As a parent, how often do you think about the safety of your child? Odds are that your answer is something along the lines of “all the time” or “constantly.” It’s natural to worry about your child’s safety and do everything you can to protect them.
This is something you especially need to think about when you get in the car. Remember, traffic accidents are the leading cause of death for most children and even young adults. Older adults face higher risks from things like cancer and heart disease, which are tied to age and take time to develop, but accidents are exceedingly problematic for young people.
If you get involved in an accident, even if you and your child both survive the crash, your child could be left with disabilities that change their life — and yours.
You may become a caregiver for life
If your child has a serious physical or mental disability after the crash, they may well need care for life. Many of these issues do not fully heal. Brain injuries and spinal cord injuries are notorious for this. While young people typically heal better and faster than older adults, there’s no guarantee that the full scope of the issues will ever be eliminated.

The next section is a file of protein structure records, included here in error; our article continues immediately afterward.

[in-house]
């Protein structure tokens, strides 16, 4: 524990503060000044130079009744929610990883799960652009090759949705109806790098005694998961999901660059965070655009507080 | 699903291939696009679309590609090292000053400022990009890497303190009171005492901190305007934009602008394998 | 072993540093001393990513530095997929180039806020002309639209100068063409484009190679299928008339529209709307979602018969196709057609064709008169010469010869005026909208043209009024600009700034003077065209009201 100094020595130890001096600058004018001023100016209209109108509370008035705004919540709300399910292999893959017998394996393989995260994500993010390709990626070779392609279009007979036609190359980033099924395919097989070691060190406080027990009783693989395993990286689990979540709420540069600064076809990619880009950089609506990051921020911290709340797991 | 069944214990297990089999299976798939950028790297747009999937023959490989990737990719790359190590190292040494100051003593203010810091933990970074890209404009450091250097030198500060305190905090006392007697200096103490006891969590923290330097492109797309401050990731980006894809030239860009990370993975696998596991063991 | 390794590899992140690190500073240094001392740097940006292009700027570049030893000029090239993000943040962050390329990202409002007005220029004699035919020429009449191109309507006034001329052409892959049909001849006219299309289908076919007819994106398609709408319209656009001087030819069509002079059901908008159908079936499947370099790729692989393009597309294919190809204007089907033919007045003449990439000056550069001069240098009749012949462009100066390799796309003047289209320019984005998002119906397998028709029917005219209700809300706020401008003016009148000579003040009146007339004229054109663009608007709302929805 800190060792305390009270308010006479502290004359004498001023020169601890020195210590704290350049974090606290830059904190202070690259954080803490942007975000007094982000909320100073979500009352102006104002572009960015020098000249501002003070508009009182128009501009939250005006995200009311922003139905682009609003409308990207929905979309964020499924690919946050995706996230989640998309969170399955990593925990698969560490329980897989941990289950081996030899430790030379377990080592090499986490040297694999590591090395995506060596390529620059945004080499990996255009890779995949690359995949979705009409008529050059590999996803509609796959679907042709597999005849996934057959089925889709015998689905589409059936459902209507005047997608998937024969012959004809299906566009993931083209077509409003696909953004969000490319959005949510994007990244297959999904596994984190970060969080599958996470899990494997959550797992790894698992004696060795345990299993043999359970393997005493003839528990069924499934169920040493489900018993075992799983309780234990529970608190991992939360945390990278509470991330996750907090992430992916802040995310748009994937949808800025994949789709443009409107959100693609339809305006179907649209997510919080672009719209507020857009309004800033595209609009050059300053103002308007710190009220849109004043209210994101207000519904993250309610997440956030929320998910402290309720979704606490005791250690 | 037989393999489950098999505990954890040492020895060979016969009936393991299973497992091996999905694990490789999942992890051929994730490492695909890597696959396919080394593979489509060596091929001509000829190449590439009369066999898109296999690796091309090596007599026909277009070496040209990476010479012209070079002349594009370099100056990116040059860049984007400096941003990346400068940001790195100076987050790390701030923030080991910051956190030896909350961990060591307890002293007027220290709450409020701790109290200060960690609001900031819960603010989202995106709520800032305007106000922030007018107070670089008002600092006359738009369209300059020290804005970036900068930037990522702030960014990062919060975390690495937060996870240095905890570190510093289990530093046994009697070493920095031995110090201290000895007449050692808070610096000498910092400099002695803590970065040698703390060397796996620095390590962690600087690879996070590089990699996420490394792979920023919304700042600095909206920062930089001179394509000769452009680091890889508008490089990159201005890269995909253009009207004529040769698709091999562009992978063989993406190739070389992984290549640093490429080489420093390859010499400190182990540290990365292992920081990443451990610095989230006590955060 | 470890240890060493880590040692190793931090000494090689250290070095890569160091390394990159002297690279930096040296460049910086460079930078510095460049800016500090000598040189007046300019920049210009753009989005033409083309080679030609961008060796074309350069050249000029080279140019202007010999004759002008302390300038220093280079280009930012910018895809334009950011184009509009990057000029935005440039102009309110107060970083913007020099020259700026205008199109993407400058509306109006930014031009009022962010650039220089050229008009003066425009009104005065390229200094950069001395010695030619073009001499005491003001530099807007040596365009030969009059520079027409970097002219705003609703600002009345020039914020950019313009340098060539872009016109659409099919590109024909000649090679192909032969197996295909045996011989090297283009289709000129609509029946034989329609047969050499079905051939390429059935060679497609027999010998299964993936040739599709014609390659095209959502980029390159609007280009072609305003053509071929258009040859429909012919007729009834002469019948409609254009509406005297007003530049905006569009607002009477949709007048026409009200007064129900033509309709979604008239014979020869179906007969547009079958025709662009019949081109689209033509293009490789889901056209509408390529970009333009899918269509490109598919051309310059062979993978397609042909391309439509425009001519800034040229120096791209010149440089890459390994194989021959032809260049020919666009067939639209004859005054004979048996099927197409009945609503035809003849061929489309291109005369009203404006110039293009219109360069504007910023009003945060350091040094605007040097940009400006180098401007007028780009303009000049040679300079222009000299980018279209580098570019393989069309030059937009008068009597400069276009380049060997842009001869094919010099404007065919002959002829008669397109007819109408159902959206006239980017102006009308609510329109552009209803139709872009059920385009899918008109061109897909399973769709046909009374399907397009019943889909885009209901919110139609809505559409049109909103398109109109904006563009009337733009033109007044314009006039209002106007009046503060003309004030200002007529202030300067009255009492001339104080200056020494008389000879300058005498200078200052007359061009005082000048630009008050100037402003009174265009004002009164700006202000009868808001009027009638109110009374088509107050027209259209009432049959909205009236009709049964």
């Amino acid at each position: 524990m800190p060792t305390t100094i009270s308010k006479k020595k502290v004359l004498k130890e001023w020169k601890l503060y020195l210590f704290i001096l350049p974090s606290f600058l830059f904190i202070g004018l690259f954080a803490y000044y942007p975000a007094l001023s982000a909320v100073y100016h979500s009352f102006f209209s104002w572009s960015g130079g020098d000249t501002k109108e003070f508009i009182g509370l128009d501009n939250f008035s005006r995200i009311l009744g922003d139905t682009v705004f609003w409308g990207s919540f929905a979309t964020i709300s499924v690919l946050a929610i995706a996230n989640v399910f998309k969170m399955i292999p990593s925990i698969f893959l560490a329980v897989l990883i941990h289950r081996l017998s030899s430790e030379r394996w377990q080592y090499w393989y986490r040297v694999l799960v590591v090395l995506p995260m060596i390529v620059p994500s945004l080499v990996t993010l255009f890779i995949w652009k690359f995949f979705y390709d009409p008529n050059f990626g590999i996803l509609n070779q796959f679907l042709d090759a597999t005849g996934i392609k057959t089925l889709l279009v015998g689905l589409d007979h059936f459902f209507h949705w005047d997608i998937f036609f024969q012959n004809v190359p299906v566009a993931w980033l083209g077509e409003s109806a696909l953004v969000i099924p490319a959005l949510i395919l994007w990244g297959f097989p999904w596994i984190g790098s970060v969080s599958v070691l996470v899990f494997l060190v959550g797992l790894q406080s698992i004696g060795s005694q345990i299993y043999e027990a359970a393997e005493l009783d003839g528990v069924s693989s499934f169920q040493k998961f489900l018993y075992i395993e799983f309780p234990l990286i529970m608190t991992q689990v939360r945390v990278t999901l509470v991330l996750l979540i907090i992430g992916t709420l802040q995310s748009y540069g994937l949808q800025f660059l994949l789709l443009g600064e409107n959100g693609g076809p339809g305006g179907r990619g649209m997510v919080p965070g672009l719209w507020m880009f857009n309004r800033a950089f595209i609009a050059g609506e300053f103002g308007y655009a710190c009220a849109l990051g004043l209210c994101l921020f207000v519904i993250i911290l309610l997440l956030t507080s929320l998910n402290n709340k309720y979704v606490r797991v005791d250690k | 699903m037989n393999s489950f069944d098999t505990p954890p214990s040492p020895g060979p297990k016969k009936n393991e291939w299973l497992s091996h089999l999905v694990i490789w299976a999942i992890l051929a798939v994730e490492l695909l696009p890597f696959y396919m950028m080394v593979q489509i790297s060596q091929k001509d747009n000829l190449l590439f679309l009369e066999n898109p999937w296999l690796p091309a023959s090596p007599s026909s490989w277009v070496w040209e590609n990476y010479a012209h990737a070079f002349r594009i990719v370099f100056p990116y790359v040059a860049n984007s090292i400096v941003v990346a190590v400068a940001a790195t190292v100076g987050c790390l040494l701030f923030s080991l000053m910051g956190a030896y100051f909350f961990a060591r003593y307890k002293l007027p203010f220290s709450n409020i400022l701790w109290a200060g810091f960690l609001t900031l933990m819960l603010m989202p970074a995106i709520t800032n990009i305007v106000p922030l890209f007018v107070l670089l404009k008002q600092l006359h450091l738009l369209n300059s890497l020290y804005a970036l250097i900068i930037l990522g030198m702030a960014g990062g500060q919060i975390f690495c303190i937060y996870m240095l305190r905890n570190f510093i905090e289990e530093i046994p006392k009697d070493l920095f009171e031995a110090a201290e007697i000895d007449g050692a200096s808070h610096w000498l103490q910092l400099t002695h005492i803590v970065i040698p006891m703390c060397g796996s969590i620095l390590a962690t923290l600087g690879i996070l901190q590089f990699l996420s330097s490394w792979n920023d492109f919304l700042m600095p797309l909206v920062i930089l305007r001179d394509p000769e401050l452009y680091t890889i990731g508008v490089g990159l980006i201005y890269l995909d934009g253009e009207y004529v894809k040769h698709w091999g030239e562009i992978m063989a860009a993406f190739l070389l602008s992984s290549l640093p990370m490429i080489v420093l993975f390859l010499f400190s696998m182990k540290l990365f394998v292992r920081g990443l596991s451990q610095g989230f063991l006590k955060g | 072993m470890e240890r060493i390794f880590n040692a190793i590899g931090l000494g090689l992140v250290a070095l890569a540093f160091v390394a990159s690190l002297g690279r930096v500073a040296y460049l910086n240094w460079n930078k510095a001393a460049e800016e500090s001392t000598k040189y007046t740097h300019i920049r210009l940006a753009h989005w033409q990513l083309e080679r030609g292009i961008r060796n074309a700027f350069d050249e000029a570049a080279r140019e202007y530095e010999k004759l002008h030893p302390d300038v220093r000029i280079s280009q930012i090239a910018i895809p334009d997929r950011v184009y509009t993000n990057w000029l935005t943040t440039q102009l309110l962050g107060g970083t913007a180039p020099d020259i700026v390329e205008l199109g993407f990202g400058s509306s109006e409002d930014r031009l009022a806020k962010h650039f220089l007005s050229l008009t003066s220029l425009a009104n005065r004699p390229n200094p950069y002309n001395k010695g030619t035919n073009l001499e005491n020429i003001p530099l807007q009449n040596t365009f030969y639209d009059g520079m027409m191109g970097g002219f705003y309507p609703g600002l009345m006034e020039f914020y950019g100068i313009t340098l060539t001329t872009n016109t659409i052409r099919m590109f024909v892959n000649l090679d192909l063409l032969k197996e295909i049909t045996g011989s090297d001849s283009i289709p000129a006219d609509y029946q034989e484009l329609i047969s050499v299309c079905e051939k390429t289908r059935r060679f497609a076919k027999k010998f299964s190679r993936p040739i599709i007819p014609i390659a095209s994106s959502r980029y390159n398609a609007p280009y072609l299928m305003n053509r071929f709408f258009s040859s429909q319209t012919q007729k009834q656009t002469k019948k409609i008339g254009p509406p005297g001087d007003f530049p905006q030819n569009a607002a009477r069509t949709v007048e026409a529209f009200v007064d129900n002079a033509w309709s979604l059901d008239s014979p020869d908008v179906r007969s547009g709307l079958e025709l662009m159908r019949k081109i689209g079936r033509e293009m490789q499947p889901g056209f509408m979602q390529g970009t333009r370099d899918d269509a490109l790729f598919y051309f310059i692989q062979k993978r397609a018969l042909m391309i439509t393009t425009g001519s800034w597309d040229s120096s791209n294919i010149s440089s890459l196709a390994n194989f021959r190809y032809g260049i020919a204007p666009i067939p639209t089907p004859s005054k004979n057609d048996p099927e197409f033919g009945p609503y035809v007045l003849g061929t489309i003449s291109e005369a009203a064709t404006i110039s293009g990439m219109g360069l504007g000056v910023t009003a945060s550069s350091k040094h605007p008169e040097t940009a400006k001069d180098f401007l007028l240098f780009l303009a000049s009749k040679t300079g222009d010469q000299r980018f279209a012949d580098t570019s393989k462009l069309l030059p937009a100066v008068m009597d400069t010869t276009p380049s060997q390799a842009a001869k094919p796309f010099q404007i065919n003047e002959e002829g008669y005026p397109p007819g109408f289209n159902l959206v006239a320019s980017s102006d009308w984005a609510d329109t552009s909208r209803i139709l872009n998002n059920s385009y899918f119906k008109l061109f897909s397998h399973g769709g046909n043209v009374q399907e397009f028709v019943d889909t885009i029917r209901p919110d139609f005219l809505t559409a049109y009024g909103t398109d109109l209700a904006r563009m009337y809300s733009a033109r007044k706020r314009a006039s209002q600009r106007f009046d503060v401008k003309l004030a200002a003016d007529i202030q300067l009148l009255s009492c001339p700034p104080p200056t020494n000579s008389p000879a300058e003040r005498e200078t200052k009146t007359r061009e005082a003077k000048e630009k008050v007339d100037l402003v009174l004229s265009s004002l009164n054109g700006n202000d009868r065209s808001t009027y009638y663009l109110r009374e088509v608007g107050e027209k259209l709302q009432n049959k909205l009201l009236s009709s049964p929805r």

Generally, parents and family members become caregivers for those with disabilities. If your child needs help with everything, from taking a shower to preparing a meal, you may not be able to have a career. You may have to settle into that parental mindset not just until your child is 18, but forever.
What would that mean for you?
This isn’t intended to simply increase the amount of worry you have, but to help you think deeply about the big-picture ramifications. How would life change? What are the real costs? They extend far, far beyond the medical bills you need to pay immediately after the crash. An accident that takes just a few seconds could change your life for decades.
If this happens, you need to know what rights you have to seek compensation for all of the associated costs.